North Korea has conducted another ballistic-missile test, challenging the US and stirring fears is neighboring countries.
North Korea on Monday fired four banned ballistic missiles that flew about 1,000 kilometers (620 miles) on average, with three of them landing in waters that Japan claims as its exclusive economic zone, South Korean and Japanese officials said.
The exercise appears to be in reaction to huge US-South Korean military drills that Pyongyang insists are an invasion rehearsal.
The exact type of missile fired was not immediately clear.
Pyongyang has test-launched a series of missiles of various ranges in recent months, including a new intermediate-range missile in February; it also conducted two nuclear tests last year.
The ramped-up tests come as North Korean leader Kim Jong Un pushes for a nuclear and missile program that could threaten even the US.
There have been widespread worries that the North will conduct an ICBM test which, when perfected, in theory could reach the US mainland. Washington would consider such a capability a major threat.
US National Security Adviser H.R. McMaster and his South Korean counterpart, Kim Kwan-jin, talked by phone after the missile firings. The two condemned the launches and agreed to boost cooperation to get the North to face more effective sanctions and pressure, according to South Korea’s presidential office.
Growing Threat to Japan
Japanese officials said three missiles landed in the 200-nautical-mile offshore area where Tokyo has sovereign rights for exploring and exploiting resources. It’s the third time that North Korean missiles have fallen in Japan’s exclusive economic zone, beginning last August. Japanese leaders see the launches into nearby waters as a growing threat.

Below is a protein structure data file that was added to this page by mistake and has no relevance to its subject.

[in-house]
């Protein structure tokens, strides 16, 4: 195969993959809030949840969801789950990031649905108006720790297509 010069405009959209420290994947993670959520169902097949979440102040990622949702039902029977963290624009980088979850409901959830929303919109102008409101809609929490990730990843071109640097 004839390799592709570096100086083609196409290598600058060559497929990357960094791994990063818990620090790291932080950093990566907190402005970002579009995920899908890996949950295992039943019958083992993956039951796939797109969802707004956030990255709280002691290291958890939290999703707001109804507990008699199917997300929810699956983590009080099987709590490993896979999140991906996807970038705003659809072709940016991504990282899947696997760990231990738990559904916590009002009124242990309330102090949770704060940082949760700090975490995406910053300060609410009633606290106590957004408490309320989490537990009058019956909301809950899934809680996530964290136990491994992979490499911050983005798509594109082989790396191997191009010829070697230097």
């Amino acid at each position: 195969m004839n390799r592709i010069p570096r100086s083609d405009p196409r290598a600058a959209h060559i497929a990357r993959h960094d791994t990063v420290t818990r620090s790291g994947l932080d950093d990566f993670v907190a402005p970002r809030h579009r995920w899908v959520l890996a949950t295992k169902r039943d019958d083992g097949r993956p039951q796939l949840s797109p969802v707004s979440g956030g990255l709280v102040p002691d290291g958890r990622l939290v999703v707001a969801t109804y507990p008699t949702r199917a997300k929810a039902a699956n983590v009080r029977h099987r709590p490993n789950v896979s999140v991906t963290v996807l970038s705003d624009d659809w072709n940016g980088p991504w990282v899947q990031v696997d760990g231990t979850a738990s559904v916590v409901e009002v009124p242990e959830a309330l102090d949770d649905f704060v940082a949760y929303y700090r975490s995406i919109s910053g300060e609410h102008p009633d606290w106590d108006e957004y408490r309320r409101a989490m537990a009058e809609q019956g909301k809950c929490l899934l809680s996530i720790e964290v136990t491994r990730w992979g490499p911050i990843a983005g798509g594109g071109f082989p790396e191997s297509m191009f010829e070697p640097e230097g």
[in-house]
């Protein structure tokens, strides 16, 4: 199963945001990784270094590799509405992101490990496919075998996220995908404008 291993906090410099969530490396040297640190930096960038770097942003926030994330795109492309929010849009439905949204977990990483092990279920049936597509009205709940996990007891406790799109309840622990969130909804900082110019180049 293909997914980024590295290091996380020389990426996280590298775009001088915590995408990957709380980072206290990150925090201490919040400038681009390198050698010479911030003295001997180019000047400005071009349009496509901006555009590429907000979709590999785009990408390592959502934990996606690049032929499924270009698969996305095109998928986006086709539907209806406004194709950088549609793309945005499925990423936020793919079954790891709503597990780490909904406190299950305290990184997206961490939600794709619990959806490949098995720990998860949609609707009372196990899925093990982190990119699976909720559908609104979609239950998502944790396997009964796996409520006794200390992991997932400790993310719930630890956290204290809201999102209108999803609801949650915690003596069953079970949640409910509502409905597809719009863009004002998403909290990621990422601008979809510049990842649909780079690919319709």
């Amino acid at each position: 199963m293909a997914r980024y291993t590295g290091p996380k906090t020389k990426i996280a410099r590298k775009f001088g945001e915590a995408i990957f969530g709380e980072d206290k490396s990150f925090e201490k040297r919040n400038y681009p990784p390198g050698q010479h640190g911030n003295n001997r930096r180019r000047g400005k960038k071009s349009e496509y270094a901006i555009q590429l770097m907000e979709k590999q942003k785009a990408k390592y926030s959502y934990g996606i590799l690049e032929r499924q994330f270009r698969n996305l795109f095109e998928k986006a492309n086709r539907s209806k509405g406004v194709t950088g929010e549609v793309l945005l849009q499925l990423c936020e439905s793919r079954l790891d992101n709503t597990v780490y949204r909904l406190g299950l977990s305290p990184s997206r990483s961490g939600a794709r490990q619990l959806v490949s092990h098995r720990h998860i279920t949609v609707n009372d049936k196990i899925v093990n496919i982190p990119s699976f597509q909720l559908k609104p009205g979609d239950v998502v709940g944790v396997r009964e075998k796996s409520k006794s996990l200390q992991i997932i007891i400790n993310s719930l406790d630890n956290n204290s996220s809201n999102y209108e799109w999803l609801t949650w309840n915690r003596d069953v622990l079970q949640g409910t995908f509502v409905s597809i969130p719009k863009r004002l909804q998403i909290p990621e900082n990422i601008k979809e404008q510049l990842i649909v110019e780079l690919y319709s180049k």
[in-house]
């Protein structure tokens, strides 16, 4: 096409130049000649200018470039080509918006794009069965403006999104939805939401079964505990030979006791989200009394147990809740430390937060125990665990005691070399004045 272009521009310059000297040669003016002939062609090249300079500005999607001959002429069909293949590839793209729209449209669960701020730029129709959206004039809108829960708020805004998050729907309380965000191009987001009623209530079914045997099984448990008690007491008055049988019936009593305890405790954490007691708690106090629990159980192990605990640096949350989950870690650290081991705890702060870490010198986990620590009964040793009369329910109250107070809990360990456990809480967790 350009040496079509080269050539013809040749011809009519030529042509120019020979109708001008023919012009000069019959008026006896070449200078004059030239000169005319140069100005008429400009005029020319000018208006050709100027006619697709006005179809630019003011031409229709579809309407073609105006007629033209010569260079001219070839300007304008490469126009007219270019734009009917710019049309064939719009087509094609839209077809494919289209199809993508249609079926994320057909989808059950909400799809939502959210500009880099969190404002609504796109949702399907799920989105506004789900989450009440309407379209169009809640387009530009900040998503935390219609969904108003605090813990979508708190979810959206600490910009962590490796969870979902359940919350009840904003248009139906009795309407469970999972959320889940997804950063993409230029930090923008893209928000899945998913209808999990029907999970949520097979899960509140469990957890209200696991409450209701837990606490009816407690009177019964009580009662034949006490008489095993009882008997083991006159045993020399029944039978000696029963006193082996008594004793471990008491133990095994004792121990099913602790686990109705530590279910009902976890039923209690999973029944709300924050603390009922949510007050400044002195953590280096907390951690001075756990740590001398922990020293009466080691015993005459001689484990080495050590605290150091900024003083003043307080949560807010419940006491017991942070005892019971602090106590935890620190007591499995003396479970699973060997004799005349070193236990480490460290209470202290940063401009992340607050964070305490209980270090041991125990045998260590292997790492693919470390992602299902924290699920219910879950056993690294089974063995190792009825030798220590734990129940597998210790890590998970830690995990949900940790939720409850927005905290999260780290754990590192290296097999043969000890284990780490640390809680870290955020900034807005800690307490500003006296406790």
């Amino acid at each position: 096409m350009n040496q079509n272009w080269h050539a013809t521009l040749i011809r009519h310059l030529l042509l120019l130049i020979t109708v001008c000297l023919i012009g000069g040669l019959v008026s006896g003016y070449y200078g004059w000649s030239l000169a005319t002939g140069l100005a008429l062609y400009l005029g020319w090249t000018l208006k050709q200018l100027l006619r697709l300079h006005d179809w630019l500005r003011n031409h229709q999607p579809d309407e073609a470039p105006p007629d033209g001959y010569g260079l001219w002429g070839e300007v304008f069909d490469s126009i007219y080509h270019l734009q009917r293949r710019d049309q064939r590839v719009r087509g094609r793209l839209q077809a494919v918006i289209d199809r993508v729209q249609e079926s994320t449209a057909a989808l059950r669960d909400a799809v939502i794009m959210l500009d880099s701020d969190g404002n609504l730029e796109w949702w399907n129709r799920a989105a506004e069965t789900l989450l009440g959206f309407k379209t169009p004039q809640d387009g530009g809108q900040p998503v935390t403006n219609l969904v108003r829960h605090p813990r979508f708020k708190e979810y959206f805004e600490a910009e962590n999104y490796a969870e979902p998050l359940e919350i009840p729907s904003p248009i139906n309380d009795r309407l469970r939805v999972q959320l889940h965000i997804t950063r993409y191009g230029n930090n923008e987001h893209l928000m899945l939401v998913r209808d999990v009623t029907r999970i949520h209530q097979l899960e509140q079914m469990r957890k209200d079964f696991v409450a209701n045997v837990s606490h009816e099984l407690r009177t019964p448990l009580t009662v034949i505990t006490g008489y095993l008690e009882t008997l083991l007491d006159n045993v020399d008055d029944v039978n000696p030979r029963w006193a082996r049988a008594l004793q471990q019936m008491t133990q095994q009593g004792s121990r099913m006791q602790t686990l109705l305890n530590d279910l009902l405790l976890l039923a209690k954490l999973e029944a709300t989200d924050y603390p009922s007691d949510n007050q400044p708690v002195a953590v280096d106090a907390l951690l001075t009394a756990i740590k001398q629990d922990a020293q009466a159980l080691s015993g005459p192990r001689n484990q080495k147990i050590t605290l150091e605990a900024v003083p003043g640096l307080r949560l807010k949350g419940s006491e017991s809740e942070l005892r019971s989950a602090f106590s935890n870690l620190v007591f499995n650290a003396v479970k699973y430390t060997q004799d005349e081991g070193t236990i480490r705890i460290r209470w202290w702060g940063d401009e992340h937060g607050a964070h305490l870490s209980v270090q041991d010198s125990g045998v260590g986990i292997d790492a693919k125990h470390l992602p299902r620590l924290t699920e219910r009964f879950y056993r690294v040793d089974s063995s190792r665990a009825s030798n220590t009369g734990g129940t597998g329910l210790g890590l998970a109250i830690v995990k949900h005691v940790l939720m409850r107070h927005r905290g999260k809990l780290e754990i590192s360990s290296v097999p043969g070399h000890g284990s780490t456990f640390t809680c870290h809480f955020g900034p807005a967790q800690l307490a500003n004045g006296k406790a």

South Korea’s Joint Chiefs of Staff said in a statement that Monday’s launches were made from the Tongchang-ri area in North Phyongan province. The area is the home of the North’s Sohae rocket launch site where it has conducted prohibited long-range rocket launches in recent years.
US State Department spokesman Mark Toner said, “We remain prepared — and will continue to take steps to increase our readiness — to defend ourselves and our allies from attack, and are prepared to use the full range of capabilities at our disposal against this growing threat.”
Seoul and Washington call their military drills on the Korean Peninsula, which remains in a technical state of war because the 1950-53 Korean War ended with an armistice and not a peace treaty, defensive and routine.
The North hates the military drills, which run until late April and which analysts say force its impoverished military to respond with expensive deployments and drills of their own. An unidentified spokesman for the North’s General Staff of the Korean People’s Army said last week that Pyongyang’s reaction to the southern drills would be the toughest ever but didn’t elaborate
The United States has 28,500 troops stationed in South Korea, and 50,000 in Japan, as a deterrent against a potential aggression from the North.